Tuesday, 20 October 2009
Anorak children's magazine
When I was a teenager, calling somebody an anorak was insulting - it was basically like calling them a trainspotter (no offence to any trainspotters who might be reading this !) or a Norman-no-mates (no offence to anyone called Norman reading this either !!). So I wasn't sure how appealing this magazine would be. The answer is ... extremely ! And what I love is that it is appealing to parents just as much as kids. (Unless it's just me because I'm a big kid at heart ! )
It doesn't look anything like other kids' magazines. Firstly the paper is thick and luxurious and hardwearing, so it's a magazine you can read and thumb through over and over again - unlike most other children's magazines that immediately get ripped when the inevitable plastic free toy on the front cover is pulled off and whose staples fall out scattering flimsy pages everywhere, which then get screwed up and ripped and end up fit for the bin before half of them have even been read !
Secondly, the colours and artwork are very funky and almost psychedelic. It's called "The Happy Mag for Kids", which immediately sounded like it had hippy-overtones to me ! Unlike most children's magazines, the artwork and illustrations all the way through look "homemade", and they inspired Sophie to sit down and copy them.
It looks to me like a children's mag modelled on grown-up magazines. Partly because of the size and number of pages, but also the full page adverts. At first, this put me off, but Sophie actually loved them - the cheeky children modelling the H&M clothes do fit in nicely with the "happy kids" theme and she hadn't actually realised they were adverts ! The tone of the magazine is very grown-up too, dealing - in a very kid-friendly way - with complex themes like Darwin's theory of evolution.
Each issue has a central theme and this time it was insects - something that the girls would usually be put off by - but they sat down and read it cover to cover, hoovering up information. I have read dozens of magazines with the girls over the years, seeing it as one of my mum duties, but this is the first time I've actually really enjoyed the experience for myself, not just for seeing the pleasure it gave them but also because it had me intrigued, interested and giggling too !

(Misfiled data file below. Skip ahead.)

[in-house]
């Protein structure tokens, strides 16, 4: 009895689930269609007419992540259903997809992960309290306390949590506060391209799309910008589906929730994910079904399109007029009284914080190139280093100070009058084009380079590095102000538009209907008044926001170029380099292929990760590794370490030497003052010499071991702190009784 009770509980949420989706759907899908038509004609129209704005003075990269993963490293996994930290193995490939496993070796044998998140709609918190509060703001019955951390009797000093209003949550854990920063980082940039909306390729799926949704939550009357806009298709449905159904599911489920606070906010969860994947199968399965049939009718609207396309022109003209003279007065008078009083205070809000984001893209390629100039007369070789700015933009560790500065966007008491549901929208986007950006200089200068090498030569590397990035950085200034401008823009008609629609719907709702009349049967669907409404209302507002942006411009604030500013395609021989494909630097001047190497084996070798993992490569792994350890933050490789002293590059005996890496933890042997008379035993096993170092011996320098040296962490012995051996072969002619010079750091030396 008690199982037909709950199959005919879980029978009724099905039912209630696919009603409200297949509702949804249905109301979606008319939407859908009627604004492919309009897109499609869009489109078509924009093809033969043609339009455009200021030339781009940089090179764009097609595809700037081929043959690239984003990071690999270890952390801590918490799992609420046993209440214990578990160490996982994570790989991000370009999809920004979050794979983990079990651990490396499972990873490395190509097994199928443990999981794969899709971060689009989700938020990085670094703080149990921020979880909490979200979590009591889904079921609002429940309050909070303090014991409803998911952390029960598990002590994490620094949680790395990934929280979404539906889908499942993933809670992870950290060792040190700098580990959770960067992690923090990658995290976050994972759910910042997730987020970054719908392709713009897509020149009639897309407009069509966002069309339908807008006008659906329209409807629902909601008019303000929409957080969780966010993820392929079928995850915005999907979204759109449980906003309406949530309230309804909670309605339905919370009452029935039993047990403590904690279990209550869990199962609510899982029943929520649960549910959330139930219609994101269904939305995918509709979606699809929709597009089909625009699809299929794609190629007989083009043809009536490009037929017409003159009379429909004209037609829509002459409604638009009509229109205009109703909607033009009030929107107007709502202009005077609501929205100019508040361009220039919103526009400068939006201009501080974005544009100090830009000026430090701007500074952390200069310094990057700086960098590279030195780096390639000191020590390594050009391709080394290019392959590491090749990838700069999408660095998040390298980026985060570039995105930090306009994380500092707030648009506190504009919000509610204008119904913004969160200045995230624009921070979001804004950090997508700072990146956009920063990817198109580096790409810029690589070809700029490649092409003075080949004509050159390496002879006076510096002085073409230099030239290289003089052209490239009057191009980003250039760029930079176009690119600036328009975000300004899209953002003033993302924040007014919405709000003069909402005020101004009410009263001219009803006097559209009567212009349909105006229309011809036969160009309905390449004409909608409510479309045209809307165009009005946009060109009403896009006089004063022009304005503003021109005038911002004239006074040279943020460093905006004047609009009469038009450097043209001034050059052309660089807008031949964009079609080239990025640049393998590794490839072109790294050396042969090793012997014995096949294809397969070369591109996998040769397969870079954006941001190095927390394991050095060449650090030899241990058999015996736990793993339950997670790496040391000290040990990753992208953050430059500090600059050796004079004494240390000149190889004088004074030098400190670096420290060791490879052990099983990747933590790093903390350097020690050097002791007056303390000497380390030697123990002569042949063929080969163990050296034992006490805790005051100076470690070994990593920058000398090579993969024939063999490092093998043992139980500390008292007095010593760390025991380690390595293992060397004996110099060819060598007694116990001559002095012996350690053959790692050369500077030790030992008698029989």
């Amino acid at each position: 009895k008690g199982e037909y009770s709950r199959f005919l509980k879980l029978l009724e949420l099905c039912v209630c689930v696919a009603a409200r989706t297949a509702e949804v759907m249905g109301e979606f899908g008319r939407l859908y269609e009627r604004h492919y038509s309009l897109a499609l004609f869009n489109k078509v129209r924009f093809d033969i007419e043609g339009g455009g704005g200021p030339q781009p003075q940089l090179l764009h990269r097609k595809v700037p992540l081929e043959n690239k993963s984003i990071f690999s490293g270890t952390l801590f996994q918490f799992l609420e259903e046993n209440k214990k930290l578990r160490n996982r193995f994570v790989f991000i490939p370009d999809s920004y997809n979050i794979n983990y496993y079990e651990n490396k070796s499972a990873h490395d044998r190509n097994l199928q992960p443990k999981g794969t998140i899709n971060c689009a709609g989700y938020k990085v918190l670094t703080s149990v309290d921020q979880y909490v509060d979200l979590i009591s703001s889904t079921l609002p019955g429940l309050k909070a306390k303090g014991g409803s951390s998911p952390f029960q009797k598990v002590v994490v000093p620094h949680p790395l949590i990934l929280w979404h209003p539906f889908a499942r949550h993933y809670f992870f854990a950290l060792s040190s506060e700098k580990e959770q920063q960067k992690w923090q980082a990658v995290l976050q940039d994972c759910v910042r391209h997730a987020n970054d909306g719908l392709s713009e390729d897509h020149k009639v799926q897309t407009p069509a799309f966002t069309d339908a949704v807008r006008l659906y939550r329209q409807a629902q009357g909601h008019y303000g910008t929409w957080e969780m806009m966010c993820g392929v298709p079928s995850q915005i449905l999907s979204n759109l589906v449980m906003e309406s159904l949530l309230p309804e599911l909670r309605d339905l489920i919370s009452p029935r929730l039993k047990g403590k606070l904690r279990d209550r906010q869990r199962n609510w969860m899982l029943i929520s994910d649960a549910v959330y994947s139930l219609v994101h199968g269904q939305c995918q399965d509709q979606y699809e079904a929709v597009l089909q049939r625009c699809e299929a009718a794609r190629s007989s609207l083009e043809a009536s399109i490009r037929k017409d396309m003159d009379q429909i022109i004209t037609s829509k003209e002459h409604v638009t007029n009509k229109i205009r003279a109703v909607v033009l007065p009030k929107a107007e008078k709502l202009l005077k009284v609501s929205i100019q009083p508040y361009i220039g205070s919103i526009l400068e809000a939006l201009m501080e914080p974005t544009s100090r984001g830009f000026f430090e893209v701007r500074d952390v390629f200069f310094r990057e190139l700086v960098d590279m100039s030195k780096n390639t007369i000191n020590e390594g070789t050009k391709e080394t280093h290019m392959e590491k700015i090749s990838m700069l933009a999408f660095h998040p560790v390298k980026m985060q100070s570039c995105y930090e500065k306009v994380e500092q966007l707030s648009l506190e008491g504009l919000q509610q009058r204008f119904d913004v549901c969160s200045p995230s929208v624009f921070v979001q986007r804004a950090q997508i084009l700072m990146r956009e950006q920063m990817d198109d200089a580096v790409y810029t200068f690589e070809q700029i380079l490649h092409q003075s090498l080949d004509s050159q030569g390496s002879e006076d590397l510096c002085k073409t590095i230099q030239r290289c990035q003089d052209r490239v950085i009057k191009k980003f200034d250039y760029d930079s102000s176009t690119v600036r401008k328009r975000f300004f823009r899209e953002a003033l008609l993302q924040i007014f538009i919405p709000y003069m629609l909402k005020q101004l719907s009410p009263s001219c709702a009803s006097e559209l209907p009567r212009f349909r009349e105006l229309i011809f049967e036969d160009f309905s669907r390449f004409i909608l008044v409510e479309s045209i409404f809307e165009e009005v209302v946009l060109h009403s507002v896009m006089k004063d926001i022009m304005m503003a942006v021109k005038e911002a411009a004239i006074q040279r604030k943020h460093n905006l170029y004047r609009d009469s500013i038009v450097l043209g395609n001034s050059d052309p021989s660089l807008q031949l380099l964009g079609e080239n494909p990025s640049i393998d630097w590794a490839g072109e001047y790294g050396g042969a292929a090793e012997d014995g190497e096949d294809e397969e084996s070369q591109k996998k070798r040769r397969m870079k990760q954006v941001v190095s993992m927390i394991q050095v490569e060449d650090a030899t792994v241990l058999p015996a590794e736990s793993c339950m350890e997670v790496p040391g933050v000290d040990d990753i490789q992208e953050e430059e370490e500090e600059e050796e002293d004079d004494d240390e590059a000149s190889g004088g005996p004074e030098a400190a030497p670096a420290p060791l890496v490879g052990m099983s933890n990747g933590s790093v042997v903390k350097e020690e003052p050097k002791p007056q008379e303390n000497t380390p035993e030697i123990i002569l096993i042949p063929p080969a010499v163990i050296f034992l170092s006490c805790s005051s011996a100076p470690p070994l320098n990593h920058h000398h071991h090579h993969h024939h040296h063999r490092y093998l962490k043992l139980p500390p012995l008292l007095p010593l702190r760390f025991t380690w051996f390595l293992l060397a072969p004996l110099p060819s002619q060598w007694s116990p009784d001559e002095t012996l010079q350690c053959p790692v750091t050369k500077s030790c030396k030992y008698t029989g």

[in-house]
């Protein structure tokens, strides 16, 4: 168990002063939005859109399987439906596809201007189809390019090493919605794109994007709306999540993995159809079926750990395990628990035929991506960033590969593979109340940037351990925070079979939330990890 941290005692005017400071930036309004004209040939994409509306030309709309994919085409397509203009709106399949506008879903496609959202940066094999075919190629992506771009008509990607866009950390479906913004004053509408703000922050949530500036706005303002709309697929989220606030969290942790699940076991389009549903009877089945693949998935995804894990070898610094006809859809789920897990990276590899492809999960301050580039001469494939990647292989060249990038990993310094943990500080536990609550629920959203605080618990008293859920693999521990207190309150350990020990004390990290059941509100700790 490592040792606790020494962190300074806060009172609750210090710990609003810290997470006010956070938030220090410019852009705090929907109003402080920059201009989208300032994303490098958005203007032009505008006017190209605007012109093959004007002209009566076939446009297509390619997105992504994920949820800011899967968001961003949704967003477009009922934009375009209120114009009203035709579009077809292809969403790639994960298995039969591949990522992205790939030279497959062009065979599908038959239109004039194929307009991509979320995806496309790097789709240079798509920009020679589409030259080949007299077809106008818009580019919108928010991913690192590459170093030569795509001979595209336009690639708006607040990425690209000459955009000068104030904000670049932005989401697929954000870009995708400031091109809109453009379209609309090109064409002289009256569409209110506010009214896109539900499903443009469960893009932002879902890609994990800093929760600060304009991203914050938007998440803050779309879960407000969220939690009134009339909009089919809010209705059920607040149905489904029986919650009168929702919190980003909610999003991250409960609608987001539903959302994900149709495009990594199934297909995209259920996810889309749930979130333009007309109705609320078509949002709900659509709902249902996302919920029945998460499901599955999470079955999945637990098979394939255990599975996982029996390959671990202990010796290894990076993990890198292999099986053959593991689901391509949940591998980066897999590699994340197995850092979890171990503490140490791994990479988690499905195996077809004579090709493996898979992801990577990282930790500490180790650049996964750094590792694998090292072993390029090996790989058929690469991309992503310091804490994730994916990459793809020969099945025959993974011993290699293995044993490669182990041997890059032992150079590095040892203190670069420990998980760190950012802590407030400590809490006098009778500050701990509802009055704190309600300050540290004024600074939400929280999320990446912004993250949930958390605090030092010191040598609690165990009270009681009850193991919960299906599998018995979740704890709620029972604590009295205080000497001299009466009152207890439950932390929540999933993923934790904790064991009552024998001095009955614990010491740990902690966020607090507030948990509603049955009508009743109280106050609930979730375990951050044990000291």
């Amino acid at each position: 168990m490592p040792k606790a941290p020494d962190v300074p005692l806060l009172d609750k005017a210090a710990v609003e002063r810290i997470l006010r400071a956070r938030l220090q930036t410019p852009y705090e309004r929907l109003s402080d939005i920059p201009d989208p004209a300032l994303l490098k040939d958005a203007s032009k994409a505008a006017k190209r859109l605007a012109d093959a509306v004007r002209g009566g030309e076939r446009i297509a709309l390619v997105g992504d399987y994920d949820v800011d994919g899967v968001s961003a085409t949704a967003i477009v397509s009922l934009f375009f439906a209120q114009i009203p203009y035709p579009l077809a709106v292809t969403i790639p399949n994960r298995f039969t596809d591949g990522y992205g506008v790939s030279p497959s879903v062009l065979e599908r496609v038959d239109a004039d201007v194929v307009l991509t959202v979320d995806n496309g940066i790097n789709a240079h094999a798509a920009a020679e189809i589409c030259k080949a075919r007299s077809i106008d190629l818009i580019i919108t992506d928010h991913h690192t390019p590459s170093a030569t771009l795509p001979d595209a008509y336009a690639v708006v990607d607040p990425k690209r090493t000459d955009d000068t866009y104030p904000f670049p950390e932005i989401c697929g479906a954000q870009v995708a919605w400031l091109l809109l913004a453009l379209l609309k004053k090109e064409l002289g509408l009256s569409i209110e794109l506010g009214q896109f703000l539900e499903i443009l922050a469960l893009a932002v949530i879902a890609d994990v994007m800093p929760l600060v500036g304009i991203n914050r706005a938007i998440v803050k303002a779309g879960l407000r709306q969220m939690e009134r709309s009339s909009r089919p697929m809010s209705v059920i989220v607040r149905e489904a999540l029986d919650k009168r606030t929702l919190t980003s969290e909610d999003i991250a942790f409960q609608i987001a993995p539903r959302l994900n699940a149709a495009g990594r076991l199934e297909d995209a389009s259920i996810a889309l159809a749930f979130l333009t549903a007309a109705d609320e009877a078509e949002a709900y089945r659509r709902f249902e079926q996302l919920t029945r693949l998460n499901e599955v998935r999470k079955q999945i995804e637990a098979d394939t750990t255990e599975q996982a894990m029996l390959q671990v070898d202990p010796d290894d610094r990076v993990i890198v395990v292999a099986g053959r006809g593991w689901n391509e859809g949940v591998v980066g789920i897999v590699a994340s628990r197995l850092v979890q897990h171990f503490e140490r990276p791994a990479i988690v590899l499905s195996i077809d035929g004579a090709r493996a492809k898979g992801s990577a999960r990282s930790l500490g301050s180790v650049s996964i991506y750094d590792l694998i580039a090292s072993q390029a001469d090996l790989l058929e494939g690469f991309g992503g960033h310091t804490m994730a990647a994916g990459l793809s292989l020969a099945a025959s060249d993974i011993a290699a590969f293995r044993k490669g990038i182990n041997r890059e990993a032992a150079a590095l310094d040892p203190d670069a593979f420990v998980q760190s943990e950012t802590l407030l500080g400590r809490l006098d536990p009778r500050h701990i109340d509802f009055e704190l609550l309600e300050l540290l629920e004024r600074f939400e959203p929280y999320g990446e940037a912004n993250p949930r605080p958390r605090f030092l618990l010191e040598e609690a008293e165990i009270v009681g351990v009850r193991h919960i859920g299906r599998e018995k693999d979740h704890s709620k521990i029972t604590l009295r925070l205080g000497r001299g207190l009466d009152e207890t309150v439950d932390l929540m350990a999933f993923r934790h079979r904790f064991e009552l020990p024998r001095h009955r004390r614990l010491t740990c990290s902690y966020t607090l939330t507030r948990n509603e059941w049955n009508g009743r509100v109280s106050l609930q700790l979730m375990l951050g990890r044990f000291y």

As a mum, I loved the Munkie & Horace photo-story that reminded me of reading Jackie and Just 17 photo-stories in the 1980's ! I also love the Make a Bug and Build your own Astro-gnome pages that are reminiscent of "sticky-backed plastic"-fuelled Blue Peter projects of my youth ! The girls thought the tales of Sidney the Silly Splinge were "really really funny", Harold the Hiccup was "very very funny when he hiccupped and his hair flew off and a bit rude when he talks about Billy the Burp" (cue fits of giggles) and the close-up photos and facts about insects were "eurrggghh disgusting" (cue "wow, look at this mum"!)
There are lots of short stories that would appeal to young children, but also some longer ones for more advanced readers (or for mum or dad to read out loud). Each issue really packs it all in, also offering activity pages (colouring, maze, spot the difference, ...), poems and a beetle game (more nostalgia for mum !!)
When I first saw the RRP of £3.50 on the front cover, I thought it was overpriced but having spent a whole week dipping in with the kids and having them in fits of giggles each time, I have to say it is worth every penny. Especially as I've been reading it when they're in bed as well !!
for more info see http://www.anorak-magazine.co.uk
(If you go to http://www.anorak-magazine.co.uk/issues, you could even have a sneaky peek at several of the pages, including the Sidney the Silly Splinge story that made Juliette laugh so much, she almost wet her knickers !!!)
star rating : 5/5